Near Union in McHenry County, Illinois — The American Midwest (Great Lakes)
Railroad Brakes / Westinghouse Automatic Air Brakes
Early railroad cars had hand-operated brakes. A lever (and later a brake wheel) near the top of each car applied the brakes only on that individual car. The engineer directed brakemen to apply or release brakes by whistle signals; crewmen scrambled from rooftop to rooftop, leaping the gap between cars. An untold number of railroaders died during this terribly hazardous process.
George Westinghouse demonstrated the first practical air brake system in 1868. A locomotive supplied compressed air to pistons on each car, forcing brake shoes against the wheels. Westinghouse's later Automatic Air Brake was far more "fail-safe," as the loss of air pressure due to a system failure, uncoupling, or derailment applied the brakes on all cars automatically. The system was first used on a freight train in 1884, and (with various improvements) has been in general use since that time. Cars still have hand-operated brakes, but only for use when cars are not coupled to a train's air line.
Westinghouse Automatic Air Brakes
George Westinghouse's Automatic Air Brake system, developed in 1872, was railroading's most significant safety advance.
A compressor on the locomotive supplies compressed air to a brake pipe running beneath each car
If a brake pipe or hose ruptures due to a derailment or uncoupling, the sudden loss of pressure in the brake line causes a near-instantaneous emergency (maximum) brake application on each car. The engineer can also make an emergency brake application by moving his brake valve to the emergency, or "big hole," position.
Modern Train Braking Systems
Trains use two separate air brake systems. Both use compressed air from the locomotive, and are controlled from the cab.
The engineer's automatic air brake valve controls the brakes on both the locomotive(s) and cars. The automatic brake valve reduces the pressure in the brake pipe connected to each car's air reservoir, applying the locomotive's and cars' brakes in proportion to that pressure reduction. On heavy downhill grades, a "retainer valve" on each car can be manually set to keep the brakes applied.
A skilled engineer uses a combination of automatic and independent brakes to keep his train under control and to prevent damage as the train slows or goes up and down grades.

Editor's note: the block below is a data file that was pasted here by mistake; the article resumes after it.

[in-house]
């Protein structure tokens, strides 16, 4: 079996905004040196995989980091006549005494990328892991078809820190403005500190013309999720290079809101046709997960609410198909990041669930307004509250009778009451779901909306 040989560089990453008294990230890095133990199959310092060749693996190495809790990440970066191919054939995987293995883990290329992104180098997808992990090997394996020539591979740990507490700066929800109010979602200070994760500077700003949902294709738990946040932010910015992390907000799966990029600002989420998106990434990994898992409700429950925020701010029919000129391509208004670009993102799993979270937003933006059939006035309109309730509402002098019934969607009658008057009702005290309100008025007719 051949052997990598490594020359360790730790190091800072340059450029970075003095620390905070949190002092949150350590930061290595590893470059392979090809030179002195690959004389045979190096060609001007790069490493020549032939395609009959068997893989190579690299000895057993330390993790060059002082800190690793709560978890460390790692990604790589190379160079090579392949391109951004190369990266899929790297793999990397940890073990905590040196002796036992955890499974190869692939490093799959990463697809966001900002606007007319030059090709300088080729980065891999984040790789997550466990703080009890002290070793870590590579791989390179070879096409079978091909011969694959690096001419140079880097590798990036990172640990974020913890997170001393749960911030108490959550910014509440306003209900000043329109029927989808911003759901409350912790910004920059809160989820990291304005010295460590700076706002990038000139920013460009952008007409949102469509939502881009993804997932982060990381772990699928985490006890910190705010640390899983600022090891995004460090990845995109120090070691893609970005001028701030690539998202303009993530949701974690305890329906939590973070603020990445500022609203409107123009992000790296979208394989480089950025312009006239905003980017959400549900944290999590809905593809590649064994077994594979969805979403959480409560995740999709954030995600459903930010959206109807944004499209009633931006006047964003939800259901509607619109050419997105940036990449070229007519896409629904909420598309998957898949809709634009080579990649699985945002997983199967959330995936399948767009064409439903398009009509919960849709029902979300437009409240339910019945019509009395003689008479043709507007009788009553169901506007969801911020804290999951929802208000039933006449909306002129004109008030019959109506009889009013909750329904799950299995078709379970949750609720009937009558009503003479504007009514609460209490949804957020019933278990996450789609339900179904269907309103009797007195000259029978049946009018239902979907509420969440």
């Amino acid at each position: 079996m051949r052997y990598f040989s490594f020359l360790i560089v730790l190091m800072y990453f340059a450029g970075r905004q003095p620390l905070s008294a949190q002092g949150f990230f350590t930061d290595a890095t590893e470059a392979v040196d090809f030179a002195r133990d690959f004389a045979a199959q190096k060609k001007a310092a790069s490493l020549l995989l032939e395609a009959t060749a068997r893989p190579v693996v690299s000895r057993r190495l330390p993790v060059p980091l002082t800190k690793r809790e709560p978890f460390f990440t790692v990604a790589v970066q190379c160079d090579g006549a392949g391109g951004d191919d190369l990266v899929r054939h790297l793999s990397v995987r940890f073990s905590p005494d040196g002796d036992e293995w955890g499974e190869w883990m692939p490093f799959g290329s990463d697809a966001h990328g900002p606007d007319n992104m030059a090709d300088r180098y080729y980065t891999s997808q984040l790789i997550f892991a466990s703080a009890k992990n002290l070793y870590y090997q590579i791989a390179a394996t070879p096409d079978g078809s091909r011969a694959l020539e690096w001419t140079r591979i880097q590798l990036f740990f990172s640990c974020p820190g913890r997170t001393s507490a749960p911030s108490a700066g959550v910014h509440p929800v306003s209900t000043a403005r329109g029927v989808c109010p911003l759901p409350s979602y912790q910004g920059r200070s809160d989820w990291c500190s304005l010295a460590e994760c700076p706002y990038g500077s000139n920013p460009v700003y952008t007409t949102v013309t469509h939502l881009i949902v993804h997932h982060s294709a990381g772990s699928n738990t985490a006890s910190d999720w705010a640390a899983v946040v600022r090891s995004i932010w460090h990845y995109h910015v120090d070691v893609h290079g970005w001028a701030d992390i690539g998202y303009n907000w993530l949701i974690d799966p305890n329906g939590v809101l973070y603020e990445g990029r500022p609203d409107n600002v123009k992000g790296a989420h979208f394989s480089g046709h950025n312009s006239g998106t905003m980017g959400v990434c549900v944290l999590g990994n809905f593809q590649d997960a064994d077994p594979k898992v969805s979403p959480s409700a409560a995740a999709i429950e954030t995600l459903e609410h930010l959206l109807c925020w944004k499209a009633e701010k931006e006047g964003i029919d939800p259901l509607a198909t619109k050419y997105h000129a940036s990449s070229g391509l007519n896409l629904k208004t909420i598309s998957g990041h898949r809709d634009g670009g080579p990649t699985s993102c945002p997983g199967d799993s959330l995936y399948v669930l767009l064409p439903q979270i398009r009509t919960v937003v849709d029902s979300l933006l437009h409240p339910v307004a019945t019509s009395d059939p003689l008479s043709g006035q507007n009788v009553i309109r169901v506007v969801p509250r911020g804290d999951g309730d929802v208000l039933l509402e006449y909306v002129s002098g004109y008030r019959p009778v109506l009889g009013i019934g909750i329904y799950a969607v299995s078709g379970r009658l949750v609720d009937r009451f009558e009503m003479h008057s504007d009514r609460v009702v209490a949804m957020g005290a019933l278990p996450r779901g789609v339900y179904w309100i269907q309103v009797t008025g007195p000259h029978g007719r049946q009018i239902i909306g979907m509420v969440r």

Erected by Illinois Railway Museum.
Location. 42° 13.723′ N, 88° 31.626′ W. Marker is near Union, Illinois, in McHenry County. Touch for map. Marker is on the north wall of Barn 3, on the grounds of the Illinois Railway Museum. Marker is at or near this postal address:. Marker is at or near this postal address: 7000 Olson Road, Union IL 60180, United States of America.
Other nearby markers. At least 8 other markers are within walking distance of this marker. Couplers (here, next to this marker); Simplex Type Automatic Coupler (here, next to this marker); Railroad Standard Time (a few steps from this marker); Railroad Rails (a few steps from this marker); Chicago Railways Company Date Stone (within shouting distance of this marker); Indiana Harbor Belt 1181 (within shouting distance of this marker); Early Railroad Signals (within shouting distance of this marker); 1851 Marengo Station (within shouting distance of this marker). Touch for a list and map of all markers in Union.
Also see . . .
1. Brief Biography of George Westinghouse, Jr. (Submitted on December 19, 2010, by William Fischer, Jr. of Scranton, Pennsylvania.)
2. Westinghouse Patents and Inventions. (Submitted on December 19, 2010, by William Fischer, Jr. of Scranton, Pennsylvania.)
3. The Westinghouse Air Brake Company. (Submitted on December 19, 2010, by William Fischer, Jr. of Scranton, Pennsylvania.)
Categories. • Industry & Commerce • Man-Made Features • Railroads & Streetcars •
Credits. This page was last revised on June 16, 2016. This page originally submitted on December 19, 2010, by William Fischer, Jr. of Scranton, Pennsylvania. This page has been viewed 1,473 times since then and 5 times this year. Photos: 1, 2, 3. submitted on December 19, 2010, by William Fischer, Jr. of Scranton, Pennsylvania.